2020 specialized turbo levo sl emtb electric mountain bike sl 1.1 motor engine
There’s no belt inside the SL 1.1 motor, which allows it to be made much smaller.

In terms of construction, the Levo SL’s motor utilises a magnesium housing and an alloy axle to save weight. Huge marine-grade seals mean the motor is dust and waterproof to IP66 & IP67 standards, so you can ride the whole bike underwater if you fancy. Because it’s so airtight though, a Gore-Tex membrane is built into the motor to allow it breathe – a necessary addition to ensure that external water droplets aren’t sucked in past the seals under vacuum pressure as the internal motor cools down after a wet ride.

As for longterm durability? Well, that’s yet to be seen in the mass market. However, Specialized claims the SL 1.1 motor is currently exceeding 100,000km in the torture lab.

A Slimmer, Lighter Battery

To power the Levo SL’s new motor, Specialized has spec’d its own 320Wh lithium-ion battery. It has less than half the capacity of the battery found on the high-end Levo models (700Wh), but at just 1.8kg it is also a whole 2kg lighter too. The smaller volume battery also allows the Levo SL’s downtube to be made considerably slimmer though, which further reduces weight.

The internal battery is secured inside the downtube with two large bolts, where it becomes a structural member of the chassis. The integrated approach means it isn’t easily removable – you’ll have to unbolt the motor first before you can slide the battery out.

2020 specialized turbo levo sl emtb electric mountain bike
Specialized tucks the 320Wh battery pack inside the downtube, where it’s secured by two bolts that you can spot on the underside of the frame.
2020 specialized turbo levo sl emtb electric mountain bike battery 320Wh lithium-ion
The 320Wh battery pack weighs just 1.8kg, which is a full 2kg lighter than the 700Wh battery you’ll find inside the Levo.

That’s unlikely to be a concern for most riders. And if you do want more juice, a Range Extender battery can be purchased separately for $600 (the S-Works model comes with a Range Extender included, and the Founder’s Edition comes with two Range Extenders). This add-on battery pack comes in the shape of a water bottle and is designed to tuck into the cage on the downtube, before being plugged into the main charge port on the non-drive side of the frame. The 160Wh Range Extender battery weighs 1kg, and boosts the Levo SL’s total battery capacity by 50% to 480Wh.

One thing worth noting here is that Range Extender IS NOT compatible with the standard Levo or Kenevo. This is because the Range Extender and the Levo SL’s internal battery run on 48V, and not 36V like you’ll find in the Levo and Kenevo. The 48V batteries operate with a lower current to minimise heat buildup, and they also rely on smaller plugs, meaning the battery pack can be made more compact.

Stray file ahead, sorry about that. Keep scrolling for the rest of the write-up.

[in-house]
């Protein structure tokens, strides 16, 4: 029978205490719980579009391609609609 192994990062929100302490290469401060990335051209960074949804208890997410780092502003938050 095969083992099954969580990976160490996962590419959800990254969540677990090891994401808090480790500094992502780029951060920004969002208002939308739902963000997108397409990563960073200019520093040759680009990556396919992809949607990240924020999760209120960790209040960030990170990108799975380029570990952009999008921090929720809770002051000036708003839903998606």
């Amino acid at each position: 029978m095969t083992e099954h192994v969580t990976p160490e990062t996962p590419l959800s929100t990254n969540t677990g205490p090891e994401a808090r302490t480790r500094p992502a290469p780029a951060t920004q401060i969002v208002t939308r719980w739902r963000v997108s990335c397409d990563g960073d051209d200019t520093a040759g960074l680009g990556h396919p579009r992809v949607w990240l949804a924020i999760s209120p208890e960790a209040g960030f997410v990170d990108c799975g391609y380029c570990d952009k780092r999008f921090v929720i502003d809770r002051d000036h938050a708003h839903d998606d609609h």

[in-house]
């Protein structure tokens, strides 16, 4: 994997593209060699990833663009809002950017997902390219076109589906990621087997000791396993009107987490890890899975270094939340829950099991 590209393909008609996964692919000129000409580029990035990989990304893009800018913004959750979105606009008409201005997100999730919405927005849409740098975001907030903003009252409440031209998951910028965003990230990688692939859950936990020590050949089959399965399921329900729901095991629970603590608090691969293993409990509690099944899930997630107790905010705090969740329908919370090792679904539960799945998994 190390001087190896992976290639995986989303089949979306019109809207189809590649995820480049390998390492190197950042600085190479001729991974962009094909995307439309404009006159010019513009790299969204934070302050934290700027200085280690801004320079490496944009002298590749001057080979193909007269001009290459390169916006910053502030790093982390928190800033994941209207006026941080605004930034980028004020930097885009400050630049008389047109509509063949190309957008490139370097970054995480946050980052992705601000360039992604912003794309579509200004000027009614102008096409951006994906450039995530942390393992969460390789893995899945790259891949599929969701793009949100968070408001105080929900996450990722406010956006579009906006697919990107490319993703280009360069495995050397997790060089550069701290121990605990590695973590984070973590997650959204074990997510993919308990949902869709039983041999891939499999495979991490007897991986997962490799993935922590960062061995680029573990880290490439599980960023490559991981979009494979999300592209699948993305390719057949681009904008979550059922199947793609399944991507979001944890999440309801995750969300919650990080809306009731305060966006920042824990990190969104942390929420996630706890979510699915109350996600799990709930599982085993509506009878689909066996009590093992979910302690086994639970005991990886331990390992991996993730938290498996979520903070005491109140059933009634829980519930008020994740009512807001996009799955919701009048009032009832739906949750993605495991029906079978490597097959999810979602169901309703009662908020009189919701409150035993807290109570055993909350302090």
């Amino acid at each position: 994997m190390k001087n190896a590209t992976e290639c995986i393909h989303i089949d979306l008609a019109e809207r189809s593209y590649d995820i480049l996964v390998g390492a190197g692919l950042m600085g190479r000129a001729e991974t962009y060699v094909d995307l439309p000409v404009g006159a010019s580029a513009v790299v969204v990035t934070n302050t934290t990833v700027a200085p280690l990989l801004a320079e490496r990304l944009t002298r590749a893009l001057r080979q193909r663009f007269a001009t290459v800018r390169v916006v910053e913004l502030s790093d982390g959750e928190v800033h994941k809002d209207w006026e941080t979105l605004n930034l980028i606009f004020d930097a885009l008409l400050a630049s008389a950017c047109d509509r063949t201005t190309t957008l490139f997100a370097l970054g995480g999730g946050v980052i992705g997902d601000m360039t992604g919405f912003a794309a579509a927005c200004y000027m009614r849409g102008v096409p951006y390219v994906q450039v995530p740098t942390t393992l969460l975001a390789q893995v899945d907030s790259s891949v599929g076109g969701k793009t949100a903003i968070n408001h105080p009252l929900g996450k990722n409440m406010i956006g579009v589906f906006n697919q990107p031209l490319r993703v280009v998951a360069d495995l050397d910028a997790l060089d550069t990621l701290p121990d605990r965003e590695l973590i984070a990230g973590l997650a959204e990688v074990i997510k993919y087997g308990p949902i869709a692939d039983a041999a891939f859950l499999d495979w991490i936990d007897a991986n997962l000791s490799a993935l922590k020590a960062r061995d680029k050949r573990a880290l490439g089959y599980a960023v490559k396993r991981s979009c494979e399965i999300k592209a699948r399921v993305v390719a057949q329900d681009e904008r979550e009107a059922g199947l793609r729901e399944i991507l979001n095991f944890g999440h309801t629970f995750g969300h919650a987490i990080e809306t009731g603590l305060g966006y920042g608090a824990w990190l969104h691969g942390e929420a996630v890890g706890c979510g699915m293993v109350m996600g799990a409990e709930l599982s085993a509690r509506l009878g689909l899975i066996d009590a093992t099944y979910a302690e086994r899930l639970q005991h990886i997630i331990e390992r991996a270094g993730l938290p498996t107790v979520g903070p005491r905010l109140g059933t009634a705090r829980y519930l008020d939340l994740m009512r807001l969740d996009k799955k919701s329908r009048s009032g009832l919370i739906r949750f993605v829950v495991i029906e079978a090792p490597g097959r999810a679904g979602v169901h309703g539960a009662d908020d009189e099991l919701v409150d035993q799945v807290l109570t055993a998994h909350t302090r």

2020 specialized s-works turbo levo sl
The S-Works Levo SL comes with an additional Range Extender battery – that’s the water-bottle shaped thing inside the mainframe.

Come Fly With Me

One last note about the Range Extender. Traditionally, flying with your e-MTB means removing the battery entirely and sourcing a rental battery at your destination, since most airline carriers prohibit you from taking large Lithium-Ion battery packs on the plane in the first place – checked or carry-on. However, both Qantas and Virgin Australia now allow you to take up to two 160Wh batteries with you as carry-on luggage (the batteries do need to be declared, and Qantas does require you to request approval in the first place).

So in theory, you could remove the Levo SL’s internal battery before flying, and take two Range Extenders with you to your destination. That makes the Levo SL the first e-MTB (that we’re aware of) that you can properly fly with.

How Much Range Do You Get?

That’s the million dollar question with every e-MTB, and the answer continues to be as varied as the people who ride these things and the terrain they ride them on. Rider weight, riding style, elevation, your chosen assist mode, and how hard you work the pedals will all have an impact on what kind of distance you can expect out of a fully charged battery. That’s not the answer that potential customers want to hear though, so Specialized jazzed up some numbers for us.

Relying on the internal battery alone, you can expect anywhere from 1 hour on Turbo mode, to 3 hours on Eco. Add on a Range Extender, and the runtime grows to 1.75 hours (Turbo) to 5 hours (Eco).

This is particularly impressive since those latter numbers are basically the same as the range on the regular Levo, even though the battery capacity is considerably less (480Wh vs 700Wh). Sure, your average speed will be a bit slower on the Levo SL, but it’s otherwise able to hit a similar range to its bigger brother because the new SL 1.1 motor is so efficient.